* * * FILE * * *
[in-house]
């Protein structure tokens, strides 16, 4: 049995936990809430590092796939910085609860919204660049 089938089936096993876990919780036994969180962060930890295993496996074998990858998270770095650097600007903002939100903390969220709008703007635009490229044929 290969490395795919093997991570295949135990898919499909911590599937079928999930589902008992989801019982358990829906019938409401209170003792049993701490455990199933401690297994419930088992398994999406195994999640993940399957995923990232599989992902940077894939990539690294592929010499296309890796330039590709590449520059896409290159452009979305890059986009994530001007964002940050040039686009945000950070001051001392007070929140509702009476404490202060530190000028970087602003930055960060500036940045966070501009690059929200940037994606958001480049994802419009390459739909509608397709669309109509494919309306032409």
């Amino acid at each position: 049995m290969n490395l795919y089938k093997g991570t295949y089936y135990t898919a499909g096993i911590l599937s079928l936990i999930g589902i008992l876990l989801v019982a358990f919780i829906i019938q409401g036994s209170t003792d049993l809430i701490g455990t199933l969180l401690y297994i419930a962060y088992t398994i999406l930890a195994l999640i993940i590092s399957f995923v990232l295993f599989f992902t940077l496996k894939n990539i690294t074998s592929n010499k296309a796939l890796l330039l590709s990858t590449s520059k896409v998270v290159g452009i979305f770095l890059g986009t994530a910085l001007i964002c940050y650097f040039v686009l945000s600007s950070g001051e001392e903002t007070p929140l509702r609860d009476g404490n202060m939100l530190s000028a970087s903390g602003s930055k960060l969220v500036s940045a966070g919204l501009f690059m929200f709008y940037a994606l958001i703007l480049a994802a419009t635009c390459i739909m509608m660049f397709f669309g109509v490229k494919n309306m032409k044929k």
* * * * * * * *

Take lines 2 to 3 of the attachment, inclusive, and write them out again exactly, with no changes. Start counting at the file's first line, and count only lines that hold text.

């Protein structure tokens, strides 16, 4: 049995936990809430590092796939910085609860919204660049 089938089936096993876990919780036994969180962060930890295993496996074998990858998270770095650097600007903002939100903390969220709008703007635009490229044929 290969490395795919093997991570295949135990898919499909911590599937079928999930589902008992989801019982358990829906019938409401209170003792049993701490455990199933401690297994419930088992398994999406195994999640993940399957995923990232599989992902940077894939990539690294592929010499296309890796330039590709590449520059896409290159452009979305890059986009994530001007964002940050040039686009945000950070001051001392007070929140509702009476404490202060530190000028970087602003930055960060500036940045966070501009690059929200940037994606958001480049994802419009390459739909509608397709669309109509494919309306032409």
């Amino acid at each position: 049995m290969n490395l795919y089938k093997g991570t295949y089936y135990t898919a499909g096993i911590l599937s079928l936990i999930g589902i008992l876990l989801v019982a358990f919780i829906i019938q409401g036994s209170t003792d049993l809430i701490g455990t199933l969180l401690y297994i419930a962060y088992t398994i999406l930890a195994l999640i993940i590092s399957f995923v990232l295993f599989f992902t940077l496996k894939n990539i690294t074998s592929n010499k296309a796939l890796l330039l590709s990858t590449s520059k896409v998270v290159g452009i979305f770095l890059g986009t994530a910085l001007i964002c940050y650097f040039v686009l945000s600007s950070g001051e001392e903002t007070p929140l509702r609860d009476g404490n202060m939100l530190s000028a970087s903390g602003s930055k960060l969220v500036s940045a966070g919204l501009f690059m929200f709008y940037a994606l958001i703007l480049a994802a419009t635009c390459i739909m509608m660049f397709f669309g109509v490229k494919n309306m032409k044929k």